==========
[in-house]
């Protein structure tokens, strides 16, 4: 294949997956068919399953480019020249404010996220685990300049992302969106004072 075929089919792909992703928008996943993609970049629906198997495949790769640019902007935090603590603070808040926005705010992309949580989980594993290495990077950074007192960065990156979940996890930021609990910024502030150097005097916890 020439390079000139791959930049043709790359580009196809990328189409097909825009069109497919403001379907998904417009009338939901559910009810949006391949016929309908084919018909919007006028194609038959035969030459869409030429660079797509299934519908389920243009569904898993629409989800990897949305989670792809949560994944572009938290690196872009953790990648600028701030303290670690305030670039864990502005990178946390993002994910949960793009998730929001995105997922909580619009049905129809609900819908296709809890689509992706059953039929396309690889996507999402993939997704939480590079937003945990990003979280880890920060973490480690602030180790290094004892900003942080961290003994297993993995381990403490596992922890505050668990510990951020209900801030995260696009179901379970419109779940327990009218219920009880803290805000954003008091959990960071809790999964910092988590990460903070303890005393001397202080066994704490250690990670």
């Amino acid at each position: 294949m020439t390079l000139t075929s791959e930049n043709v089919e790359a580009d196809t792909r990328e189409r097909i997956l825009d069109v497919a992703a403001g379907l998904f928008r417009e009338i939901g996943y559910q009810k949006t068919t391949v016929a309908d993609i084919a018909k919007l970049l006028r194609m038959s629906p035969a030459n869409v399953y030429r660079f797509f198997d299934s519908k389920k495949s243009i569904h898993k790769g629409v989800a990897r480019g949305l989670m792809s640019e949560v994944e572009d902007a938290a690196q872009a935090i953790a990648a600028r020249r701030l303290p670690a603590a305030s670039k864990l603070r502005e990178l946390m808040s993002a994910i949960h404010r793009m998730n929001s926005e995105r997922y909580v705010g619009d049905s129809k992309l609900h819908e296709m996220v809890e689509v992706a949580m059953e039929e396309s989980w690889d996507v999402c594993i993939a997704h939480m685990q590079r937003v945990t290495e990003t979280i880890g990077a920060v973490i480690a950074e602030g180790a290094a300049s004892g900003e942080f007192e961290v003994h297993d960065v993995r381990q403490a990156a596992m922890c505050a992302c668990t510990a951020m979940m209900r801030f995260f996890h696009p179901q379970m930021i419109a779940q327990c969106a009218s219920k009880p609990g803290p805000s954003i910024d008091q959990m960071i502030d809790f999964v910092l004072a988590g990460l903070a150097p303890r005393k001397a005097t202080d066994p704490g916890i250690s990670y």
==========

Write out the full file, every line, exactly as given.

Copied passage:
[in-house]
């Protein structure tokens, strides 16, 4: 294949997956068919399953480019020249404010996220685990300049992302969106004072 075929089919792909992703928008996943993609970049629906198997495949790769640019902007935090603590603070808040926005705010992309949580989980594993290495990077950074007192960065990156979940996890930021609990910024502030150097005097916890 020439390079000139791959930049043709790359580009196809990328189409097909825009069109497919403001379907998904417009009338939901559910009810949006391949016929309908084919018909919007006028194609038959035969030459869409030429660079797509299934519908389920243009569904898993629409989800990897949305989670792809949560994944572009938290690196872009953790990648600028701030303290670690305030670039864990502005990178946390993002994910949960793009998730929001995105997922909580619009049905129809609900819908296709809890689509992706059953039929396309690889996507999402993939997704939480590079937003945990990003979280880890920060973490480690602030180790290094004892900003942080961290003994297993993995381990403490596992922890505050668990510990951020209900801030995260696009179901379970419109779940327990009218219920009880803290805000954003008091959990960071809790999964910092988590990460903070303890005393001397202080066994704490250690990670």
């Amino acid at each position: 294949m020439t390079l000139t075929s791959e930049n043709v089919e790359a580009d196809t792909r990328e189409r097909i997956l825009d069109v497919a992703a403001g379907l998904f928008r417009e009338i939901g996943y559910q009810k949006t068919t391949v016929a309908d993609i084919a018909k919007l970049l006028r194609m038959s629906p035969a030459n869409v399953y030429r660079f797509f198997d299934s519908k389920k495949s243009i569904h898993k790769g629409v989800a990897r480019g949305l989670m792809s640019e949560v994944e572009d902007a938290a690196q872009a935090i953790a990648a600028r020249r701030l303290p670690a603590a305030s670039k864990l603070r502005e990178l946390m808040s993002a994910i949960h404010r793009m998730n929001s926005e995105r997922y909580v705010g619009d049905s129809k992309l609900h819908e296709m996220v809890e689509v992706a949580m059953e039929e396309s989980w690889d996507v999402c594993i993939a997704h939480m685990q590079r937003v945990t290495e990003t979280i880890g990077a920060v973490i480690a950074e602030g180790a290094a300049s004892g900003e942080f007192e961290v003994h297993d960065v993995r381990q403490a990156a596992m922890c505050a992302c668990t510990a951020m979940m209900r801030f995260f996890h696009p179901q379970m930021i419109a779940q327990c969106a009218s219920k009880p609990g803290p805000s954003i910024d008091q959990m960071i502030d809790f999964v910092l004072a988590g990460l903070a150097p303890r005393k001397a005097t202080d066994p704490g916890i250690s990670y």